Monday, February 27, 2017
Is your fantasy future getting in the way?
~Mark Nepo, The Book of Awakening
I don't know about you but this was not supposed to be my life. My life, after a crappy childhood with parents who did crappy things, was going to be sane and predictable and interesting. There would be no dark secrets.
And so I set about creating that life. I told my husband on our third date that I came from a long line of addicts and if he wanted to flee, then there's the door. He stayed.
Married and being urged by him to start a family, I told him that if we were to have children then I needed his promise that we would do everything to keep our marriage strong. I would not, I told him, bring children into a relationship that didn't have two parents who were all in. Sure, he agreed.
Ten years and three children later, I felt resentful and frustrated by my husband's lack of engagement with our family. He worked too much, I thought. He shared too little, I thought. And so, when I found myself enjoying the company of a male friend a bit too much, I told my husband that we needed counselling. To my surprise, the guy who had long insisted that he was fine – that I was the one with the problems (pointing to my third-date admission as evidence) – agreed.
A few months later, I had my first D-Day. Six months after that, I had my second.
And the future I had imagined – which might not have held the glossy promise of bliss it did on my wedding day but still felt like more than I deserved – vanished altogether.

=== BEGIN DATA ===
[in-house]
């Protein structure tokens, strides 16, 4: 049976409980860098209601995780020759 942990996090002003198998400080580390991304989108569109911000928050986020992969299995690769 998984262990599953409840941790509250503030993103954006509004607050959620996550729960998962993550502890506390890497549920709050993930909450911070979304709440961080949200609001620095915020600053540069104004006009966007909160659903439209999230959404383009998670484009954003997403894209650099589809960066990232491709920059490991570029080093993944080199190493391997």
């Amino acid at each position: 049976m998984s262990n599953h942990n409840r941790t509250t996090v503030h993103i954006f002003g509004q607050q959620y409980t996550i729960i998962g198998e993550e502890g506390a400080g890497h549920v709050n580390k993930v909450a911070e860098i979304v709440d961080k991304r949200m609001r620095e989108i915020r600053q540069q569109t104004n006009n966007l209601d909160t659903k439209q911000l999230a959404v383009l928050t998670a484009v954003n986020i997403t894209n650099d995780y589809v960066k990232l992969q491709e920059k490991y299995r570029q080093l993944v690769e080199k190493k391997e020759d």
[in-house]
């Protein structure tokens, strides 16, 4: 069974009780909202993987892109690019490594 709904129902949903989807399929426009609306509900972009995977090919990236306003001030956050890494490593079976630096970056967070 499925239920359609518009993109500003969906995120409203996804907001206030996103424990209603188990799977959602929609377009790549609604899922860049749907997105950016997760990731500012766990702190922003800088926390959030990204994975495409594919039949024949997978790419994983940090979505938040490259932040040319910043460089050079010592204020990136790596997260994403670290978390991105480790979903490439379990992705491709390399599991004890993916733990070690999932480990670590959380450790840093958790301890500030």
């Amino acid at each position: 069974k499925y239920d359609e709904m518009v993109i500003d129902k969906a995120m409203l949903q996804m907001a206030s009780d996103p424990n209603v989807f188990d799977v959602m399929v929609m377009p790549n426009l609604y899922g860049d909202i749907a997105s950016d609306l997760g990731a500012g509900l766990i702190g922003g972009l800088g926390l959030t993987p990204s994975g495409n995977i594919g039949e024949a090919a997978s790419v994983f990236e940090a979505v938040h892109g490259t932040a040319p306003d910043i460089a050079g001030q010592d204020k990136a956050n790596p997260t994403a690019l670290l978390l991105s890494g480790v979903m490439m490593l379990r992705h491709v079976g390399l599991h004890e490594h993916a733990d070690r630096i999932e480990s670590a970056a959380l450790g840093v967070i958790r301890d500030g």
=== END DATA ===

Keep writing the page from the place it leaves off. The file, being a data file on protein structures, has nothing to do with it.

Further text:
Replaced by a conviction that my future was apocalyptic.
And the pain was excruciating.
It's no coincidence that so many of us who first post on this site seem as though we're reading from the same script. "This isn't the person I married," we write. "This can't be my life," we write. "My life is ruined forever," we write.
And though those of us on the far shore try and wave the newbies in – "you'll get through this," we promise, "you will be fine," we promise – but I wonder how convincing we are. Life was always going to be a series of peaks and valleys. And though we're in a helluva valley, we won't always be. But it can be hard to see the other side when we're blinded by the idea of how it was "supposed" to be.
I wasn't supposed to wind up with a sex-addicted husband. I was so busy making sure that I didn't marry an alcoholic because I would be damned if my future was going to resemble my past.
Yet here I am.
And from this far shore I can tell you this. Maybe I was supposed to go through this. Maybe there are lessons within this experience that I still needed to learn.
Or maybe, like everybody else, it's a matter of having my share of ups and downs.
However you look at it, letting go of this idealized future is key to letting go of some of the pain.
When you find yourself imagining this new post-betrayal future in apocalyptic terms – "ruined", "destroyed", "miserable" – take note of it and then remind yourself that you're telling yourself a story.
Our future is a fiction until we live it into truth.